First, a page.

Apartment 212 is a new horror film from co-writer and director Haylar Garcia, who did An American Terror (2014), the film inspired from a 1975 film starring Karen Black called Trilogy of Terror, by director Dan Curtis quite clearly fans likely to seem a bit of homage. One needs to note that the title had a significant change as it was originally known as Gnaw, however the possible for the reasoning was at least three other horror flicks had similar names. Nevertheless, Garcia combines a creature feature movie along with spousal abuse and other worldly curses, released by Gravitas Ventures and waiting for your discovery at the next yard sale.
Jennifer Conrad (Penelope Mitchell (The Curse of Downers Grove (2015)) a woman with limited resources and knowledge, suffering from physical and mental abuse from her husband police officer Boyd (Chris Johnson (47 Meters Down)). Boyd, constantly demeans her, convincingly telling stories and falsehoods about Jen. She leaves and takes up residence in an apartment complex, finding out quickly that starting over is much harder than any tv-movie of the week could show. The friendly maintenance man Terry (Kyle Gass, who steals the scenes he appears in) is very helpful to anyone in the complex. Soon enough the drama turns into a horror tale with a sculpted creature on a wooden box given to Jen and the weird things start finally. Jen tries to find a job in the corporate world but failing miserably and shows a lacking life skills such as unhooking a trailer from her car and require to travel everywhere with it. By chance, a meeting with a former high school friend promises a gig at an office just return in two weeks, we all know how that’s a future problem, she’ll need to scratch. Boyd continues to bother her and incorporates the apartment complex’s building manager Claudette into the web of mistrusts. Some might recognize the actress who portrays Claudette, it’s Oscar Nominee, Golden Globe Winner Sally Kirkland (Jack the Reaper (2011)). Mitchell portrays her character very well, pulling at the heartstrings of viewers to care about her, and her sad pitiful life. The second half of film ratchets things up quite a bit, thankfully, a tad too quick in some areas and turns the movie into an itchy fest for the viewers.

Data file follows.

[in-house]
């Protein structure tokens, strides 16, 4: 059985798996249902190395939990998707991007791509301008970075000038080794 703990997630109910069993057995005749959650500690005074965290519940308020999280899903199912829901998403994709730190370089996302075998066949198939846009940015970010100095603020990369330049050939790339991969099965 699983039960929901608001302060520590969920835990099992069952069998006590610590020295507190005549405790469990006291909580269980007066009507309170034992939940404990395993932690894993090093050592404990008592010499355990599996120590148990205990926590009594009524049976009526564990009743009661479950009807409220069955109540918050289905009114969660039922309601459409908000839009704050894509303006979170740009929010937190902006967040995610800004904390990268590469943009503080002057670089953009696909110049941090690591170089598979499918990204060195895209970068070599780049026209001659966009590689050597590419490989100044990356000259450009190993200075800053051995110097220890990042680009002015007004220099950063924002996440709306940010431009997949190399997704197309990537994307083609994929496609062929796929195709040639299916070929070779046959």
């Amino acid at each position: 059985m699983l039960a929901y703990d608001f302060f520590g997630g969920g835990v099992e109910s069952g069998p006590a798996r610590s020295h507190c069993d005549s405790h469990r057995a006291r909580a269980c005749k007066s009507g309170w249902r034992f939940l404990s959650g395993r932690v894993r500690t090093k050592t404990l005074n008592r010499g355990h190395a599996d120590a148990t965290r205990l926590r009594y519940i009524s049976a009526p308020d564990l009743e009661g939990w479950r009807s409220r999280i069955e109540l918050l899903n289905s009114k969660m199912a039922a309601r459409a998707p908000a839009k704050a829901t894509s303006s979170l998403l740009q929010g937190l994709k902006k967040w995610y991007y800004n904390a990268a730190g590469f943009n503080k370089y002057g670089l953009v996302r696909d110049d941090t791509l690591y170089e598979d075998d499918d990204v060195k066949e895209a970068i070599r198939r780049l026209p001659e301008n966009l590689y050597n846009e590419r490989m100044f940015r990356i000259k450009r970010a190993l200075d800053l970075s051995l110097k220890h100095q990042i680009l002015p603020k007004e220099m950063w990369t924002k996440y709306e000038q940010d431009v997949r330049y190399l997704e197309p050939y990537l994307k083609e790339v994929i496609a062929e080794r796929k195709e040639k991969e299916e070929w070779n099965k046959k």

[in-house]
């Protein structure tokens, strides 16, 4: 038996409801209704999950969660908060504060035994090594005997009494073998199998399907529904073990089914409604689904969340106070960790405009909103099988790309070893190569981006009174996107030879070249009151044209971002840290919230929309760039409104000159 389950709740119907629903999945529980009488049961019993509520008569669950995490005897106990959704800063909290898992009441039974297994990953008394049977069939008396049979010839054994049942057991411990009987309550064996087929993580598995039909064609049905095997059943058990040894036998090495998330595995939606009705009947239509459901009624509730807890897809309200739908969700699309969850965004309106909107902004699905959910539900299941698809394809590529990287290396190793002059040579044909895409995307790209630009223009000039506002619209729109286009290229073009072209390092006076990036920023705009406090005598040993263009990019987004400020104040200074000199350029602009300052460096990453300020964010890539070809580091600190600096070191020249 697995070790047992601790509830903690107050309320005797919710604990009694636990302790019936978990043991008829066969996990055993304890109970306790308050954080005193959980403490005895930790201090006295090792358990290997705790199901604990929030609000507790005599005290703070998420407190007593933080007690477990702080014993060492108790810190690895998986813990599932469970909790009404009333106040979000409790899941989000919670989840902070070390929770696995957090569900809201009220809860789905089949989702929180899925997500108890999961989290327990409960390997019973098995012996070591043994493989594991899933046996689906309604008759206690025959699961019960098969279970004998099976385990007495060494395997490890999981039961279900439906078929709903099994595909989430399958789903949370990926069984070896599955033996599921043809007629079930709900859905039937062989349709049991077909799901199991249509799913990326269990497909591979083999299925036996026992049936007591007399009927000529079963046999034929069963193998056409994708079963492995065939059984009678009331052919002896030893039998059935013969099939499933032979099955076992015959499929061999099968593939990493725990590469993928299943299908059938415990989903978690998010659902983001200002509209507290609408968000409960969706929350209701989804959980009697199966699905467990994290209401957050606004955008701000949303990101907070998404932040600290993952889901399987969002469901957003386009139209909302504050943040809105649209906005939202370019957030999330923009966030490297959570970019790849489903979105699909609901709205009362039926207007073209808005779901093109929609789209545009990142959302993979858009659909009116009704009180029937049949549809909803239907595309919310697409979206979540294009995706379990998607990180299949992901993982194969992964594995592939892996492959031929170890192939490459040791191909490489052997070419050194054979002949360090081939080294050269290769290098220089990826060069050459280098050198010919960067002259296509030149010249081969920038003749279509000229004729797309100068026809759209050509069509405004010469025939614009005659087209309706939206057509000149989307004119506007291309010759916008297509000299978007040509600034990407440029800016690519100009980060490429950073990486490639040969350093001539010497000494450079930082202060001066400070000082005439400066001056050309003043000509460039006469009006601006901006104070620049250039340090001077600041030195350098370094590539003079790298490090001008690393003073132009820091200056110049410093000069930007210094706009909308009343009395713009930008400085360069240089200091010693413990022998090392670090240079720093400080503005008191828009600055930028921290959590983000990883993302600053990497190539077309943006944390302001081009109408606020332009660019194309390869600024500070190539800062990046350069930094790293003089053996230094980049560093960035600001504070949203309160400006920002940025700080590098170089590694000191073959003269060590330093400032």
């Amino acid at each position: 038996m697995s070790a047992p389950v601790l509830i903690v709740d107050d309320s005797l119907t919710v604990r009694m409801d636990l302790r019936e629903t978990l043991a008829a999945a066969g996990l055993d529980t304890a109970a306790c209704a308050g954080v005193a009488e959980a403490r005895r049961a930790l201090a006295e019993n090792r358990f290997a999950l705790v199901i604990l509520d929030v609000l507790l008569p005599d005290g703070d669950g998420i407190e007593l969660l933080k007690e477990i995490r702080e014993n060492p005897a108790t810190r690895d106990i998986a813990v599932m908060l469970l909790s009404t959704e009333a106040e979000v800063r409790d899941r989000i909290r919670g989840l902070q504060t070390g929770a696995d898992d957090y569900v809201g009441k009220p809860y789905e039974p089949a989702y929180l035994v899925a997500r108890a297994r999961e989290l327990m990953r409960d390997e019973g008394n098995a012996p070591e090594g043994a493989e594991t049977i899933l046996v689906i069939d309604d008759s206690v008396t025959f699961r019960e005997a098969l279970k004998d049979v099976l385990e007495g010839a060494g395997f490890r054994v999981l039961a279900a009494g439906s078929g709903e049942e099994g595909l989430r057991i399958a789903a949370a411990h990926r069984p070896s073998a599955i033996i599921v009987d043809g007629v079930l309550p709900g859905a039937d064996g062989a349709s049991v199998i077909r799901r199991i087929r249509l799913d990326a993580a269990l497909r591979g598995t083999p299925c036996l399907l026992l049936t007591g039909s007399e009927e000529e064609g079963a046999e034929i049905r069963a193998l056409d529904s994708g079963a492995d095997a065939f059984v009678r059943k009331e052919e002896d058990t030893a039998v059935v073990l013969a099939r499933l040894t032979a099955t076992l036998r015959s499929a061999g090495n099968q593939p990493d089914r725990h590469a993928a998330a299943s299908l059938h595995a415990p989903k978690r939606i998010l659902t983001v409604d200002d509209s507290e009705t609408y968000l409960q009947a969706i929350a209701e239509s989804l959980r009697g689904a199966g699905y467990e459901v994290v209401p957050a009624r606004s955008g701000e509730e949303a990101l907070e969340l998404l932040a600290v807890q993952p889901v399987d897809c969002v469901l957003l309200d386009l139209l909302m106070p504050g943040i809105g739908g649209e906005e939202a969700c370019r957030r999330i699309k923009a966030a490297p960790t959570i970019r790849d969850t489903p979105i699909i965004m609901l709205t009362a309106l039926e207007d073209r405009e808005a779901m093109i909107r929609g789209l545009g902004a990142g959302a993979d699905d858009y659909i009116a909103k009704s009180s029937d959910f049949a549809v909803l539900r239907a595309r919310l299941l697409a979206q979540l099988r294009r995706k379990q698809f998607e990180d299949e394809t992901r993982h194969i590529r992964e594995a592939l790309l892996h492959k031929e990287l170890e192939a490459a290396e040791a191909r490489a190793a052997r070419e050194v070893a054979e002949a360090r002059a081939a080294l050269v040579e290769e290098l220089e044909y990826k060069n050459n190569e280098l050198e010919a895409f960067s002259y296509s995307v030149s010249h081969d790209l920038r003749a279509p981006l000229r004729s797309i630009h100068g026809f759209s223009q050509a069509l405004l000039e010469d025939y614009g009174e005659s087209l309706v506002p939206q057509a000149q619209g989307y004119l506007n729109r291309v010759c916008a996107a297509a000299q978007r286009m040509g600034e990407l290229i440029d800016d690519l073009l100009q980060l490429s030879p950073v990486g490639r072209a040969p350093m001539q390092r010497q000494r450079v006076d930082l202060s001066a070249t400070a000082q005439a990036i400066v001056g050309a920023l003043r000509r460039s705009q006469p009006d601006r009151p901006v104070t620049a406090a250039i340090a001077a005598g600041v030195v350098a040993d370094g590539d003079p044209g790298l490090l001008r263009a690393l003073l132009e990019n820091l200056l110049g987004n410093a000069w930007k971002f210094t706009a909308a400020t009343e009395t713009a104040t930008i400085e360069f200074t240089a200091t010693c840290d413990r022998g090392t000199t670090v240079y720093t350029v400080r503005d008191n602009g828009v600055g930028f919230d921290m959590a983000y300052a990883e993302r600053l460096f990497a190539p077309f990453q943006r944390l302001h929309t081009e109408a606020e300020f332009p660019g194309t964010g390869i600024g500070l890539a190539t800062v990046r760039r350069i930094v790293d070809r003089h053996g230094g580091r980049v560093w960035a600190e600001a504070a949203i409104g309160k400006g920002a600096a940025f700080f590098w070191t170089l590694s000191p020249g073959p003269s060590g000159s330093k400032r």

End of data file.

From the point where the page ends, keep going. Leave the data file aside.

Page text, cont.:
Screenwriters Jim Brennan and Kathryn Gould assist Garacia and create a witty fun dialogue heavy script with enduring and matter-of-fact moments conveying Jen’s troubled past and plight in life, while injecting a comical line to break the tension. However, not all works in the main filming such as the constant dissolving shots, showing a lack of transition smoothness between the scenes. At one moment, the film seems as if it’s two movies that came together the first half a drama with horror elements and then a terror ride of face pacing, and limited creature shots, resulting with a full-on explosion of quality cinematography.
The movie deals some good fun in the creature feature department as well a bit of creep out factor for the non-horror fans. Although, an interesting aspect those who know of both Mitchell and Garcia might notice the upward trend of their individual talents, a maturing quality, sometimes in cinema individuals level off, ‘plateauing’ neither of them does that, the rest of cast follows in suit, thankfully. Therefore, if you seek something different not a bad choice for a one-time view.
IMDb Rating: 5.5/10
Baron’s Rating: 5.5/10